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dc.contributor.authorKluger, Max O.en_NZ
dc.contributor.authorMoon, Vicki G.en_NZ
dc.contributor.authorKreiter, Stefanen_NZ
dc.contributor.authorLowe, David J.en_NZ
dc.contributor.authorChurchman, G.Jocken_NZ
dc.contributor.authorHepp, Daniel A.en_NZ
dc.contributor.authorSeibel, Daviden_NZ
dc.contributor.authorJorat, M. Ehsanen_NZ
dc.contributor.authorMörz, Tobiasen_NZ
dc.date.accessioned2017-02-16T23:03:40Z
dc.date.available2017-02-01en_NZ
dc.date.available2017-02-16T23:03:40Z
dc.date.issued2017-02-01en_NZ
dc.identifier.citationKluger, M. O., Moon, V. G., Kreiter, S., Lowe, D. J., Churchman, G. J., Hepp, D. A., … Mörz, T. (2017). A new attraction-detachment model for explaining flow sliding in clay-rich tephras. Geology, 45(2), 131–134. https://doi.org/10.1130/G38560.1en
dc.identifier.urihttps://hdl.handle.net/10289/10897
dc.description.abstractAltered pyroclastic (tephra) deposits are highly susceptible to landsliding, leading to fatali-ties and property damage every year. Halloysite, a low-activity clay mineral, is commonly associated with landslide-prone layers within altered tephra successions, especially in depos-its with high sensitivity, which describes the post-failure strength loss. However, the precise role of halloysite in the development of sensitivity, and thus in sudden and unpredictable landsliding, is unknown. Here we show that an abundance of mushroom cap–shaped (MCS) spheroidal halloysite governs the development of sensitivity, and hence proneness to landslid-ing, in altered rhyolitic tephras, North Island, New Zealand. We found that a highly sensitive layer, which was involved in a flow slide, has a remarkably high content of aggregated MCS spheroids with substantial openings on one side. We suggest that short-range electrostatic and van der Waals interactions enabled the MCS spheroids to form interconnected aggre-gates by attraction between the edges of numerous paired silanol and aluminol sheets that are exposed in the openings and the convex silanol faces on the exterior surfaces of adjacent MCS spheroids. If these weak attractions are overcome during slope failure, multiple, weakly attracted MCS spheroids can be separated from one another, and the prevailing repulsion between exterior MCS surfaces results in a low remolded shear strength, a high sensitivity, and a high propensity for flow sliding. The evidence indicates that the attraction-detachment model explains the high sensitivity and contributes to an improved understanding of the mechanisms of flow sliding in sensitive, altered tephras rich in spheroidal halloysite.en_NZ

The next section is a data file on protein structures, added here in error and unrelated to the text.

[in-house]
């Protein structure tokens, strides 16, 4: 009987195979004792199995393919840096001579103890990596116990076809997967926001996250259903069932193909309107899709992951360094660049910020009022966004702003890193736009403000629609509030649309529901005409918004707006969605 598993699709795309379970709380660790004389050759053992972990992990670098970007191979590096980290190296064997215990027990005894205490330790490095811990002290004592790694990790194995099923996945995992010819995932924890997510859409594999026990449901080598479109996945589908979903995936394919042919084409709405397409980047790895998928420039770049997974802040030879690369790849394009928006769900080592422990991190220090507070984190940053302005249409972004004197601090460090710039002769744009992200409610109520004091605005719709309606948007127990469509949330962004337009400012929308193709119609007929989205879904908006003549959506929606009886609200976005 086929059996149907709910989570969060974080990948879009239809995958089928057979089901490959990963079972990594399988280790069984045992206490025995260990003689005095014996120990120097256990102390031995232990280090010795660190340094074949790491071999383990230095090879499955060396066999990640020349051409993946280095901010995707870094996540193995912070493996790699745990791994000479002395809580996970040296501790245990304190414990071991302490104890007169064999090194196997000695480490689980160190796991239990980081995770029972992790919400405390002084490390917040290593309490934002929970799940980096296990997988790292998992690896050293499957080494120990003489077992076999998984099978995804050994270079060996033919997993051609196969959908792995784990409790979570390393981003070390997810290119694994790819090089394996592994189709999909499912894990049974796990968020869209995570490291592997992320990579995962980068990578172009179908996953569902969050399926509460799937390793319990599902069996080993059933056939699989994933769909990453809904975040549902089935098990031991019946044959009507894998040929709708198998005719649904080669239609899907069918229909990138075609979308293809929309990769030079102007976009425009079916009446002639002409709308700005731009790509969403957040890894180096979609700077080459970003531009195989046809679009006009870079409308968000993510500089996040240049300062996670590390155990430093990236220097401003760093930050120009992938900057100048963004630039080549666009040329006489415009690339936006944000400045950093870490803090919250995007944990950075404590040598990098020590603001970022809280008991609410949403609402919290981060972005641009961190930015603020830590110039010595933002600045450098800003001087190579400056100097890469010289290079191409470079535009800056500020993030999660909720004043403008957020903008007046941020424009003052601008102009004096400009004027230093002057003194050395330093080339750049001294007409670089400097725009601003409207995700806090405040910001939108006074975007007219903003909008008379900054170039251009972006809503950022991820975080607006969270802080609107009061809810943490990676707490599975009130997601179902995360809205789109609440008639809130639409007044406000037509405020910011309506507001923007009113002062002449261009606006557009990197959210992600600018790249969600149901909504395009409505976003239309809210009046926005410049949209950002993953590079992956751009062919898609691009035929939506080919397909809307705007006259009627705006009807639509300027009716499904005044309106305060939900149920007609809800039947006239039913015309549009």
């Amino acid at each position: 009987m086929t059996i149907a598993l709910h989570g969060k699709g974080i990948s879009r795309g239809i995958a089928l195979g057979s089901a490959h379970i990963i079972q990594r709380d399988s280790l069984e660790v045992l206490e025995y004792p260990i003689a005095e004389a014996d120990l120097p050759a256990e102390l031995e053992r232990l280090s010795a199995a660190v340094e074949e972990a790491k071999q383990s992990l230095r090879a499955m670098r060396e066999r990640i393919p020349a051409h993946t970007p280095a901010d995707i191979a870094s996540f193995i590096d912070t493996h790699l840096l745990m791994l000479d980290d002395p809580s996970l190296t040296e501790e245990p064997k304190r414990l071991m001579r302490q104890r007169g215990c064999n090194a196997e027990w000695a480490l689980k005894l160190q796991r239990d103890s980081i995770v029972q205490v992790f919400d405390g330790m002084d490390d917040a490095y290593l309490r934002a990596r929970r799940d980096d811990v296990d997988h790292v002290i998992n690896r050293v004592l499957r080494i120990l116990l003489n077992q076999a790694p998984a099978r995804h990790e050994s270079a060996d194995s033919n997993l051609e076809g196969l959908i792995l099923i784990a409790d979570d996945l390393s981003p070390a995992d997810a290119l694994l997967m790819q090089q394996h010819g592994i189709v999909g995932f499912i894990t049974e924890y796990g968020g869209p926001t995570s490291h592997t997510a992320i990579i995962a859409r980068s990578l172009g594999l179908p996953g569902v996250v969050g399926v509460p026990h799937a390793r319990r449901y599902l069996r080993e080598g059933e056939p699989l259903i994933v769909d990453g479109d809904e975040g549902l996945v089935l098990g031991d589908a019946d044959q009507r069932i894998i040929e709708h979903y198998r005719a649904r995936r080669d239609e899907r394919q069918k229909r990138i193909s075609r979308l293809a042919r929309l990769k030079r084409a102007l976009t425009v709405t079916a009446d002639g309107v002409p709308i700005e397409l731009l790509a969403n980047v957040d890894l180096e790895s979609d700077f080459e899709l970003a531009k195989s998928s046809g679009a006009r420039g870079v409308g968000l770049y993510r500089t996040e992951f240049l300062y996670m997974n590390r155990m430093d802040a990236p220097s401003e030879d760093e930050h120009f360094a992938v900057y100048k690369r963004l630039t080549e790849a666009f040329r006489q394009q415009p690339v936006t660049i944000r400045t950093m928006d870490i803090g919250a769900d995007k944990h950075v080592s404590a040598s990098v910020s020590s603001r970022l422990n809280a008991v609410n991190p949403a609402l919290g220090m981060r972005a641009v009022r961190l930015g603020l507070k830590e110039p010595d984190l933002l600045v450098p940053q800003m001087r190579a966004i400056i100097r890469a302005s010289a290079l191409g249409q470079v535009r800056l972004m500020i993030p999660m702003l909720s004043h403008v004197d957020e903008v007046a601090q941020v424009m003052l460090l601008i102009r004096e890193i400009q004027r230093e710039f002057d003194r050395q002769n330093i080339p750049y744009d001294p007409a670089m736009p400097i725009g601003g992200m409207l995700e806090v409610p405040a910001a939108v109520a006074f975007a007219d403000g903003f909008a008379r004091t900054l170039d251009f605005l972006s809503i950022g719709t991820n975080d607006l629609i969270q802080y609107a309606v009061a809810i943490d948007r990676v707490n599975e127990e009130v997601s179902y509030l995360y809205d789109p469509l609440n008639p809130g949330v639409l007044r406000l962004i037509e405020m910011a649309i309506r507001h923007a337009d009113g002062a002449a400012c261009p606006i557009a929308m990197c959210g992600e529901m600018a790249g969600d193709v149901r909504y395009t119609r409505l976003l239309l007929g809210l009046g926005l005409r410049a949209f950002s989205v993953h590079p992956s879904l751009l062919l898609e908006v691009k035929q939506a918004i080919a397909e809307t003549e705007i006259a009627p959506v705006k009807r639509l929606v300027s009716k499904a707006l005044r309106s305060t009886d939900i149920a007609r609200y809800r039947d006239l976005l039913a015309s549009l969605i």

dc.format.mimetypeapplication/pdf
dc.language.isoen
dc.publisherThe Geological Society of Americaen_NZ
dc.rightsThis is an author’s accepted version of an article published in the journal: Geology. © 2016 Geological Society of America.
dc.titleA new attraction-detachment model for explaining flow sliding in clay-rich tephrasen_NZ
dc.typeJournal Article
dc.identifier.doi10.1130/G38560.1en_NZ
dc.relation.isPartOfGeologyen_NZ
pubs.begin-page131
pubs.elements-id145213
pubs.end-page134
pubs.issue2en_NZ
pubs.volume45en_NZ


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